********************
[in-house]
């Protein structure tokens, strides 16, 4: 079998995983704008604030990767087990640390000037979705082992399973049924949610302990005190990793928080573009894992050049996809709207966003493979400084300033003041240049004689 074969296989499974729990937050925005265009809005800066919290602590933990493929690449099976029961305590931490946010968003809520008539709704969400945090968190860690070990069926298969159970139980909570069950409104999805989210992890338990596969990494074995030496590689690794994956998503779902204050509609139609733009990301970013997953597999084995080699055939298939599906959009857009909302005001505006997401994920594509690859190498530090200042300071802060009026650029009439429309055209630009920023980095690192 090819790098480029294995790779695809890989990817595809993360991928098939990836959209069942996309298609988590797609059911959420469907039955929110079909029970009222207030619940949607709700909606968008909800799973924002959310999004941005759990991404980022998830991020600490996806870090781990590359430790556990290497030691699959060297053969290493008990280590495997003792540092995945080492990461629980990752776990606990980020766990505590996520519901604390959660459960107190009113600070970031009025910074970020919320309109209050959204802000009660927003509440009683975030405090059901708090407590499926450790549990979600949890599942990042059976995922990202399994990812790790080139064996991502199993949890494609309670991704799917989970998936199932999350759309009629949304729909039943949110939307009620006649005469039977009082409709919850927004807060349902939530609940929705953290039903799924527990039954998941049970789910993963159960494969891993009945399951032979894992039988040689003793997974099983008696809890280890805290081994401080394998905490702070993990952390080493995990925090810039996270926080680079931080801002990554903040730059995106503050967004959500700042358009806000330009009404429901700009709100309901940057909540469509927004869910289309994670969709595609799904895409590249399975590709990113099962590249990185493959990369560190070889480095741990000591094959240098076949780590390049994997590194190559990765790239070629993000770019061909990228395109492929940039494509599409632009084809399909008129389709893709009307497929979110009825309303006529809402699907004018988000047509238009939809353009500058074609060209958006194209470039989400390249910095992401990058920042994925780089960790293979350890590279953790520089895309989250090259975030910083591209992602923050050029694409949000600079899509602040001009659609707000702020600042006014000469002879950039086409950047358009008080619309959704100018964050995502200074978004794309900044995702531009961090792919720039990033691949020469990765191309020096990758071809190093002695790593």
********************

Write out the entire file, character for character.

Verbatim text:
[in-house]
């Protein structure tokens, strides 16, 4: 079998995983704008604030990767087990640390000037979705082992399973049924949610302990005190990793928080573009894992050049996809709207966003493979400084300033003041240049004689 074969296989499974729990937050925005265009809005800066919290602590933990493929690449099976029961305590931490946010968003809520008539709704969400945090968190860690070990069926298969159970139980909570069950409104999805989210992890338990596969990494074995030496590689690794994956998503779902204050509609139609733009990301970013997953597999084995080699055939298939599906959009857009909302005001505006997401994920594509690859190498530090200042300071802060009026650029009439429309055209630009920023980095690192 090819790098480029294995790779695809890989990817595809993360991928098939990836959209069942996309298609988590797609059911959420469907039955929110079909029970009222207030619940949607709700909606968008909800799973924002959310999004941005759990991404980022998830991020600490996806870090781990590359430790556990290497030691699959060297053969290493008990280590495997003792540092995945080492990461629980990752776990606990980020766990505590996520519901604390959660459960107190009113600070970031009025910074970020919320309109209050959204802000009660927003509440009683975030405090059901708090407590499926450790549990979600949890599942990042059976995922990202399994990812790790080139064996991502199993949890494609309670991704799917989970998936199932999350759309009629949304729909039943949110939307009620006649005469039977009082409709919850927004807060349902939530609940929705953290039903799924527990039954998941049970789910993963159960494969891993009945399951032979894992039988040689003793997974099983008696809890280890805290081994401080394998905490702070993990952390080493995990925090810039996270926080680079931080801002990554903040730059995106503050967004959500700042358009806000330009009404429901700009709100309901940057909540469509927004869910289309994670969709595609799904895409590249399975590709990113099962590249990185493959990369560190070889480095741990000591094959240098076949780590390049994997590194190559990765790239070629993000770019061909990228395109492929940039494509599409632009084809399909008129389709893709009307497929979110009825309303006529809402699907004018988000047509238009939809353009500058074609060209958006194209470039989400390249910095992401990058920042994925780089960790293979350890590279953790520089895309989250090259975030910083591209992602923050050029694409949000600079899509602040001009659609707000702020600042006014000469002879950039086409950047358009008080619309959704100018964050995502200074978004794309900044995702531009961090792919720039990033691949020469990765191309020096990758071809190093002695790593």